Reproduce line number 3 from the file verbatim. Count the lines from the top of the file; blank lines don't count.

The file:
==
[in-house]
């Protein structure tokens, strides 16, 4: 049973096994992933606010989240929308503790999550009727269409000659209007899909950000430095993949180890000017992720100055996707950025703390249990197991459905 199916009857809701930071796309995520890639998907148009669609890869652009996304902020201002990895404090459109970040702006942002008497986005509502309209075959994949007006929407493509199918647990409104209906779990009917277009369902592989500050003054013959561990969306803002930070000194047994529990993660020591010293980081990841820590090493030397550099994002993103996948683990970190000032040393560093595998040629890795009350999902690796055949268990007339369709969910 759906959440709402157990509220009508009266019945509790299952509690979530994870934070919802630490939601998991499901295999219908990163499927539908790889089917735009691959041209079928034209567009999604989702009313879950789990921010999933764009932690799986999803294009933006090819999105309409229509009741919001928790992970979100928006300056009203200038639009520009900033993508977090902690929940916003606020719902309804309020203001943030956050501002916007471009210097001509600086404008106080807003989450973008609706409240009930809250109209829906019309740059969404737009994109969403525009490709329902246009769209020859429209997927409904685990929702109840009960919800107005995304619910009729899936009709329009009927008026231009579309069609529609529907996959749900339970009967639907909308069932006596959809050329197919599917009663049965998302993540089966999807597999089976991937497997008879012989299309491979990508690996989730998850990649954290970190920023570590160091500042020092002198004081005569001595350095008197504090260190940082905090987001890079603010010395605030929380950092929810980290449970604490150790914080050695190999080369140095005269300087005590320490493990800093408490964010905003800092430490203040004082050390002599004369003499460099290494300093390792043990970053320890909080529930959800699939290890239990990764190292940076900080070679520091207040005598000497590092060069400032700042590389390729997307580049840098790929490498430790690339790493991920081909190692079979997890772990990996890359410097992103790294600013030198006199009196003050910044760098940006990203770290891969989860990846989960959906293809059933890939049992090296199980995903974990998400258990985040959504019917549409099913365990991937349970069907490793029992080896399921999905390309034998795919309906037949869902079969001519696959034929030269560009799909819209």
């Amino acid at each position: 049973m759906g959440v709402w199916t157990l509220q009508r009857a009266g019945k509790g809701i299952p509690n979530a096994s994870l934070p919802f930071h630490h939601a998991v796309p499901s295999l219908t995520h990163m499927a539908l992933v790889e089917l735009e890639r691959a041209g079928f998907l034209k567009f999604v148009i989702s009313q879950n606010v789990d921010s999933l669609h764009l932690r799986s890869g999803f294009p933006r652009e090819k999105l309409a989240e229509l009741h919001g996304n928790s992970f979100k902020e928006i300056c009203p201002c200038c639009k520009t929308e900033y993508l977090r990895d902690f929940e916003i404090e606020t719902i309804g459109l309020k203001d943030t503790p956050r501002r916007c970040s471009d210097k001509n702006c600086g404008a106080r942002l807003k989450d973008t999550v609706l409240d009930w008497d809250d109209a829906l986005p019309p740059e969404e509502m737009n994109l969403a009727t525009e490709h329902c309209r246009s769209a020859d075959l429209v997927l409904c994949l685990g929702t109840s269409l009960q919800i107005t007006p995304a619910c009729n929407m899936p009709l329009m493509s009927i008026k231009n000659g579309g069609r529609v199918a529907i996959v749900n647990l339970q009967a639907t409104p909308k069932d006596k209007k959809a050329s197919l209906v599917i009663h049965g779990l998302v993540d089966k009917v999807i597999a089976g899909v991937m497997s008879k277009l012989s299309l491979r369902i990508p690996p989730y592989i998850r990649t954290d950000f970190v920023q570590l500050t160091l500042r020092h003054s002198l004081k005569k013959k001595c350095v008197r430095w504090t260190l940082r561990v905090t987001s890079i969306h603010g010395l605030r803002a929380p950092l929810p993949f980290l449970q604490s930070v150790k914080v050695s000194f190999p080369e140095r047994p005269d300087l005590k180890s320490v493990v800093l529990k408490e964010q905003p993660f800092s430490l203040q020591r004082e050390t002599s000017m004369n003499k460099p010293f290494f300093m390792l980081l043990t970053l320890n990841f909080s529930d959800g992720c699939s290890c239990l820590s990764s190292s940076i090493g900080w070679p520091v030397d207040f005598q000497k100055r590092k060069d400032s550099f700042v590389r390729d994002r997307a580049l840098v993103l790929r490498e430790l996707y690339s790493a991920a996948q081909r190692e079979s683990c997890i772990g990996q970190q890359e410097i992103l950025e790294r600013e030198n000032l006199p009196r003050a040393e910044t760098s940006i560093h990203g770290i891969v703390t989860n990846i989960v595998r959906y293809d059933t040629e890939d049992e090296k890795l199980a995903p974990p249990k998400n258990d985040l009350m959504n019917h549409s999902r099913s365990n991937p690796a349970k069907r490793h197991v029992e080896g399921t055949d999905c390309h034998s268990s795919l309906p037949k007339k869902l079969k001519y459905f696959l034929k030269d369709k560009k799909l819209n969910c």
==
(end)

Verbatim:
């Amino acid at each position: 049973m759906g959440v709402w199916t157990l509220q009508r009857a009266g019945k509790g809701i299952p509690n979530a096994s994870l934070p919802f930071h630490h939601a998991v796309p499901s295999l219908t995520h990163m499927a539908l992933v790889e089917l735009e890639r691959a041209g079928f998907l034209k567009f999604v148009i989702s009313q879950n606010v789990d921010s999933l669609h764009l932690r799986s890869g999803f294009p933006r652009e090819k999105l309409a989240e229509l009741h919001g996304n928790s992970f979100k902020e928006i300056c009203p201002c200038c639009k520009t929308e900033y993508l977090r990895d902690f929940e916003i404090e606020t719902i309804g459109l309020k203001d943030t503790p956050r501002r916007c970040s471009d210097k001509n702006c600086g404008a106080r942002l807003k989450d973008t999550v609706l409240d009930w008497d809250d109209a829906l986005p019309p740059e969404e509502m737009n994109l969403a009727t525009e490709h329902c309209r246009s769209a020859d075959l429209v997927l409904c994949l685990g929702t109840s269409l009960q919800i107005t007006p995304a619910c009729n929407m899936p009709l329009m493509s009927i008026k231009n000659g579309g069609r529609v199918a529907i996959v749900n647990l339970q009967a639907t409104p909308k069932d006596k209007k959809a050329s197919l209906v599917i009663h049965g779990l998302v993540d089966k009917v999807i597999a089976g899909v991937m497997s008879k277009l012989s299309l491979r369902i990508p690996p989730y592989i998850r990649t954290d950000f970190v920023q570590l500050t160091l500042r020092h003054s002198l004081k005569k013959k001595c350095v008197r430095w504090t260190l940082r561990v905090t987001s890079i969306h603010g010395l605030r803002a929380p950092l929810p993949f980290l449970q604490s930070v150790k914080v050695s000194f190999p080369e140095r047994p005269d300087l005590k180890s320490v493990v800093l529990k408490e964010q905003p993660f800092s430490l203040q020591r004082e050390t002599s000017m004369n003499k460099p010293f290494f300093m390792l980081l043990t970053l320890n990841f909080s529930d959800g992720c699939s290890c239990l820590s990764s190292s940076i090493g900080w070679p520091v030397d207040f005598q000497k100055r590092k060069d400032s550099f700042v590389r390729d994002r997307a580049l840098v993103l790929r490498e430790l996707y690339s790493a991920a996948q081909r190692e079979s683990c997890i772990g990996q970190q890359e410097i992103l950025e790294r600013e030198n000032l006199p009196r003050a040393e910044t760098s940006i560093h990203g770290i891969v703390t989860n990846i989960v595998r959906y293809d059933t040629e890939d049992e090296k890795l199980a995903p974990p249990k998400n258990d985040l009350m959504n019917h549409s999902r099913s365990n991937p690796a349970k069907r490793h197991v029992e080896g399921t055949d999905c390309h034998s268990s795919l309906p037949k007339k869902l079969k001519y459905f696959l034929k030269d369709k560009k799909l819209n969910c």